1) What do you do?

I am a ___________________________.

2) Who do you work with?

I work with ________________________________.

3) What do you help your clients do/achieve?

I help my clients _______________________________.

4) What’s the biggest problem that you solve for your clients OR what are their biggest pains and struggles?

My clients struggle to/with ______________________________.

My clients feel deep ________________ when it comes to _______________________.

5) What results will your clients achieve/get after working with you?

The benefits of working with me are ______________________________.


Step #2 – Draft your Homepage Headline

Now, take your answers and begin drafting.

Write at least ten versions. I know, I know, this might feel like overkill, but playing with the phrases and the words will allow you to come up with some phrases and combinations that you might not have originally considered.

Also, as much as you can, try to incorporate your client’s actual words and phrases in your homepage headline. Look through testimonials you’ve gotten, interviews, questionnaires, or surveys you’ve done and “steal” their words.

love talking to clients and hearing how they phrase their struggles because often it’s not how I would phrase them, and it’s so helpful in writing my own website copy.

The more your home page headline “speaks” to your perfect clients, the more you will connect with them in that first billionth of a milli-second that you have to capture their attention.

Step #3 – Test it

When you think you’ve got your headline perfect (or at least as close as you can get it to perfect), you’ll want to run two tests on it.

Test #1 – say it out loud to a friend.

Does it “sound” like you? Are you comfortable saying it? Or does it sound stilted and weird, too formal or too edgy or too….whatever. It needs to “be” who you are, so if you can’t say it out loud without feeling awkward, revise it.

Test #2 – if this was the ONLY copy on your whole site, does it convey who you are and what you do? 

If not, go back to the drafting stage and revise. Maybe you need to cut it to make it shorter. Or avoid sounding too clever (which sometimes comes off as confusing).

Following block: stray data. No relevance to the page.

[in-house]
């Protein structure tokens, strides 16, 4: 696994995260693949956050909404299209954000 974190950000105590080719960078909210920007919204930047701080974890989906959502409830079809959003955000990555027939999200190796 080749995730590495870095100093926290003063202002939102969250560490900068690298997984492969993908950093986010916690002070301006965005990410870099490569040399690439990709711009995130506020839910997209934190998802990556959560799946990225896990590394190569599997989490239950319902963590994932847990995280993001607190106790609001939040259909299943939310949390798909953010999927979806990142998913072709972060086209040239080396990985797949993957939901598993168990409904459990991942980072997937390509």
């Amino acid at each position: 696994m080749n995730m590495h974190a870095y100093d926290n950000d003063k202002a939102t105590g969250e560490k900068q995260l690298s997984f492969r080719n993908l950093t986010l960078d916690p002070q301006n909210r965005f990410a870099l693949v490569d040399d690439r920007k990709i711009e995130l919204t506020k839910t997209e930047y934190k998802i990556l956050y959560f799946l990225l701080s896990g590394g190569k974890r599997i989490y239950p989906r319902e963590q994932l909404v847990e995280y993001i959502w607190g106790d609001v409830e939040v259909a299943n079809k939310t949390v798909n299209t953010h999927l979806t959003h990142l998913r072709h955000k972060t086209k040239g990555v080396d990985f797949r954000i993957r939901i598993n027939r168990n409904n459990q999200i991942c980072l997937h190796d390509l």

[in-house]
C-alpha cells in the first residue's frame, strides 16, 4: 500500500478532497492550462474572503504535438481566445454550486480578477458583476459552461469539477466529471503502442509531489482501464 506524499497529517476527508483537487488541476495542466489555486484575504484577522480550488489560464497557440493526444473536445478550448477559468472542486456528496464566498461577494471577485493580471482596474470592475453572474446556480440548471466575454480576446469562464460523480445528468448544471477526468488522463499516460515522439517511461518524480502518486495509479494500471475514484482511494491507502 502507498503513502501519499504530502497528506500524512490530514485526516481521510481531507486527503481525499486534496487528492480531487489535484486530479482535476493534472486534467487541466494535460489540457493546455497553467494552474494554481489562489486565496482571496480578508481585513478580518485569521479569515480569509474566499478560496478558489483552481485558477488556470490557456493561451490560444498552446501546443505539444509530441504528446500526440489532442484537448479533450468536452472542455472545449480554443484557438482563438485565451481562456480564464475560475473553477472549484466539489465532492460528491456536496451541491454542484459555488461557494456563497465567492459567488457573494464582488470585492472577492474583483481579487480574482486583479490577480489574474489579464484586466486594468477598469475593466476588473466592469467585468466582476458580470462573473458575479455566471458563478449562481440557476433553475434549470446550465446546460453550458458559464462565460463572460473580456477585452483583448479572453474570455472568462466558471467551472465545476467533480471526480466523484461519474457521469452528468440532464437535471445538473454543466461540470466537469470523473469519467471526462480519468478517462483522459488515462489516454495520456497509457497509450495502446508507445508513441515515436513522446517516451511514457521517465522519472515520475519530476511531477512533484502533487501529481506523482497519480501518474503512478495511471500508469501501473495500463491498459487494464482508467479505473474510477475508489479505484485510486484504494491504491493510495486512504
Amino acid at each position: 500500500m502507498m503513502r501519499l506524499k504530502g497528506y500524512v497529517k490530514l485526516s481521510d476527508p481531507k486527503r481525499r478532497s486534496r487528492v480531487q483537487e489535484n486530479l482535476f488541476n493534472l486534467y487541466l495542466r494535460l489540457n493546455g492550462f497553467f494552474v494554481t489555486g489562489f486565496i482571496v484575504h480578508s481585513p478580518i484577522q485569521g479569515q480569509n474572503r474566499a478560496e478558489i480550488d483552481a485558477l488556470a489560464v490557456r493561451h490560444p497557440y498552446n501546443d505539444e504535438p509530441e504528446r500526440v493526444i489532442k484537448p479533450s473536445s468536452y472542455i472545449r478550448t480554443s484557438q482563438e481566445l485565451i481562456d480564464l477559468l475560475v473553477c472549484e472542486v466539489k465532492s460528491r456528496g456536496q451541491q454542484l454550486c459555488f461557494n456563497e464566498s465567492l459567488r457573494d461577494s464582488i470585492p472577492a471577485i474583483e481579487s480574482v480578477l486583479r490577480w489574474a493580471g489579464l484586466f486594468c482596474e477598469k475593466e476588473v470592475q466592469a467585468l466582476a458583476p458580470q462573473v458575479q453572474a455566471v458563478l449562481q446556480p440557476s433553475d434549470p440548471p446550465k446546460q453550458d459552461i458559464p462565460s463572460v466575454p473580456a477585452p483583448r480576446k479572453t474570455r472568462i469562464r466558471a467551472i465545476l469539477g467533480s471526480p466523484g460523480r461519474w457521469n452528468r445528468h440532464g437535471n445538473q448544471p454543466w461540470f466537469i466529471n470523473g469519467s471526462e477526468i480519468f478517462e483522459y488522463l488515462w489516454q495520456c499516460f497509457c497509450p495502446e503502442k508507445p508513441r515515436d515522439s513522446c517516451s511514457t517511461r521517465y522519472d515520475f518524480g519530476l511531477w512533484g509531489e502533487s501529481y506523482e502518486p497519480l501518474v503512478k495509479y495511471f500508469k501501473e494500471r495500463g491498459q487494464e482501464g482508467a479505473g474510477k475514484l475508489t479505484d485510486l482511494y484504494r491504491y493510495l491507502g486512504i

Step #4 – Publish it

And the last step is to get your new homepage headline on your homepage. Share your clear, concise, authentically YOU headline with the world.

This one might seem a little obvious, but I know I’m probably not the only one who’s spent hours on a strategy that resonates, but then I don’t quite take the last step and finish (for whatever random reason that’s usually fear based).

And on that note, I’ll share my own homepage headline:

“As a web designer and WordPress coach, I collaborate with soulful, tech-shy entrepreneurs to remove overwhelm and design their perfect and vibrant website, so they can gain control of their online presence and focus on sharing their gifts and services with a global audience.”

While I feel like right at this moment, this captures what I do, it’s okay to revise your headline as your business and offerings evolve. But remember to keep it broad enough that it can encapsulate what you do. With my headline, I can provide custom Web Designs or coach and support clients as they build their own sites. I don’t have to change it every time I create a new offering or service because it already captures it.

I had the following headline for a few months when I first launched my site:

“I create vibrant and functional WordPress websites for tech-shy, service based, soulful entrepreneurs. And, I’ll educate you on how to care for it to keep both you and your site happy and working.”

My business evolved quite quickly in its early months, which forced me to revisit my headline and what I do, but revisiting my headline was also a great exercise in getting clarity on the direction I wanted to head.

And, the good news is that you can always come back and change it as you business and offerings evolve.


What’s next?

If you’re feeling super brave and generous, share your new headline in the comments with any questions you have. If you’re stuck, we can hammer one out together. Or we can inspire one another with our brilliant new homepage copy.

I’m cheering for you!



P.S. Fun fact (and a little word nerd alert) – I was writing a new blog post on homepage headlines, and the grammar nerd in me struggled…is it “homepage” or “home page,” one word or two? I had it written both ways all throughout, so I did a little research. Apparently when the word first appeared in the early nineties, it was two words, but now that its become so common, it’s considered one word though both usages are acceptable, home page OR homepage. Just be consistent in whichever you choose to use. 🙂